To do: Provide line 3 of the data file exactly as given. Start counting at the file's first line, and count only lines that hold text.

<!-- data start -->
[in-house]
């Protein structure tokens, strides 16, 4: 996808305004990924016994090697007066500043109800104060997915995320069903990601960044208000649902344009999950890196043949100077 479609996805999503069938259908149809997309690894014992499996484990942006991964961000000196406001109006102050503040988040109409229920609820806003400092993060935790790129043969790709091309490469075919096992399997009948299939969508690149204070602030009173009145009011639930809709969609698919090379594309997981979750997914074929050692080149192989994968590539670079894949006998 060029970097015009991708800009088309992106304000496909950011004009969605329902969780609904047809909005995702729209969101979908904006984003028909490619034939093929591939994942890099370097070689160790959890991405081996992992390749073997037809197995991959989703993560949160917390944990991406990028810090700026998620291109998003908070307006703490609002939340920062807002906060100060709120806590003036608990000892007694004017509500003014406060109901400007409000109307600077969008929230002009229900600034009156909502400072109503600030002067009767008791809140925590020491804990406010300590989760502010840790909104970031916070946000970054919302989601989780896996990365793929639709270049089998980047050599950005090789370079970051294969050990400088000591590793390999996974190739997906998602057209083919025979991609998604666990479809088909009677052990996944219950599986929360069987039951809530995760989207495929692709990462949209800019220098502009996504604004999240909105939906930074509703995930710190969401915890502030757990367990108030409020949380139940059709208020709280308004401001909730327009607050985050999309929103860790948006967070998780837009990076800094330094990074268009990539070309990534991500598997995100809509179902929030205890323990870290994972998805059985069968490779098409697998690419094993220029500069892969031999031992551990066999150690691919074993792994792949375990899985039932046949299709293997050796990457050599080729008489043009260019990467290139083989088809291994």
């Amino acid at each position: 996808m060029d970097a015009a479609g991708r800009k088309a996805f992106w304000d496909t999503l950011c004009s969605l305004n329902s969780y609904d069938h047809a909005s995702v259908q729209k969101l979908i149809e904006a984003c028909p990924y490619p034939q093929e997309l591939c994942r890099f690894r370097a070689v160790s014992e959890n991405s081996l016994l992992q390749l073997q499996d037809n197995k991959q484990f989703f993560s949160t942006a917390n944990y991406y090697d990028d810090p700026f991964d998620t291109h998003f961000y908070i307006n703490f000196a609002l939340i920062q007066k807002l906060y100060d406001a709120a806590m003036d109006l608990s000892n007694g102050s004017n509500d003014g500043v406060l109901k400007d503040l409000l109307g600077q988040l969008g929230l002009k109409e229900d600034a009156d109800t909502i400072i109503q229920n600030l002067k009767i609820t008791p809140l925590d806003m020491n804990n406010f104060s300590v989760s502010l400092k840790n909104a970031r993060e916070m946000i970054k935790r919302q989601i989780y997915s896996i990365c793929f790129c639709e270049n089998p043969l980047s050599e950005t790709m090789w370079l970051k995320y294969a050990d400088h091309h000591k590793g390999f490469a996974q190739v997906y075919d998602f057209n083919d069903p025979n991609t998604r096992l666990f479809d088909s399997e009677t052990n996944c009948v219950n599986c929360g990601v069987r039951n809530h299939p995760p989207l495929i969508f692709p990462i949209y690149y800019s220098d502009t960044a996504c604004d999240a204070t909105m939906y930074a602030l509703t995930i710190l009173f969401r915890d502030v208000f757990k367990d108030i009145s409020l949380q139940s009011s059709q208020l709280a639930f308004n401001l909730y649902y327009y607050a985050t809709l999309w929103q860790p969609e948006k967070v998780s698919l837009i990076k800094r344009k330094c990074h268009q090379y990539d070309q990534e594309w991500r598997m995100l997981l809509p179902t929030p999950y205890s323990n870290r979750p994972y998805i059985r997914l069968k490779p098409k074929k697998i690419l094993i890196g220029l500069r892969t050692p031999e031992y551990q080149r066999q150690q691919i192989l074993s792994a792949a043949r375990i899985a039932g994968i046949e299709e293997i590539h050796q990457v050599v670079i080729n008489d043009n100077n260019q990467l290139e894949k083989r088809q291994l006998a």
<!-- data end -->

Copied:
């Amino acid at each position: 996808m060029d970097a015009a479609g991708r800009k088309a996805f992106w304000d496909t999503l950011c004009s969605l305004n329902s969780y609904d069938h047809a909005s995702v259908q729209k969101l979908i149809e904006a984003c028909p990924y490619p034939q093929e997309l591939c994942r890099f690894r370097a070689v160790s014992e959890n991405s081996l016994l992992q390749l073997q499996d037809n197995k991959q484990f989703f993560s949160t942006a917390n944990y991406y090697d990028d810090p700026f991964d998620t291109h998003f961000y908070i307006n703490f000196a609002l939340i920062q007066k807002l906060y100060d406001a709120a806590m003036d109006l608990s000892n007694g102050s004017n509500d003014g500043v406060l109901k400007d503040l409000l109307g600077q988040l969008g929230l002009k109409e229900d600034a009156d109800t909502i400072i109503q229920n600030l002067k009767i609820t008791p809140l925590d806003m020491n804990n406010f104060s300590v989760s502010l400092k840790n909104a970031r993060e916070m946000i970054k935790r919302q989601i989780y997915s896996i990365c793929f790129c639709e270049n089998p043969l980047s050599e950005t790709m090789w370079l970051k995320y294969a050990d400088h091309h000591k590793g390999f490469a996974q190739v997906y075919d998602f057209n083919d069903p025979n991609t998604r096992l666990f479809d088909s399997e009677t052990n996944c009948v219950n599986c929360g990601v069987r039951n809530h299939p995760p989207l495929i969508f692709p990462i949209y690149y800019s220098d502009t960044a996504c604004d999240a204070t909105m939906y930074a602030l509703t995930i710190l009173f969401r915890d502030v208000f757990k367990d108030i009145s409020l949380q139940s009011s059709q208020l709280a639930f308004n401001l909730y649902y327009y607050a985050t809709l999309w929103q860790p969609e948006k967070v998780s698919l837009i990076k800094r344009k330094c990074h268009q090379y990539d070309q990534e594309w991500r598997m995100l997981l809509p179902t929030p999950y205890s323990n870290r979750p994972y998805i059985r997914l069968k490779p098409k074929k697998i690419l094993i890196g220029l500069r892969t050692p031999e031992y551990q080149r066999q150690q691919i192989l074993s792994a792949a043949r375990i899985a039932g994968i046949e299709e293997i590539h050796q990457v050599v670079i080729n008489d043009n100077n260019q990467l290139e894949k083989r088809q291994l006998a």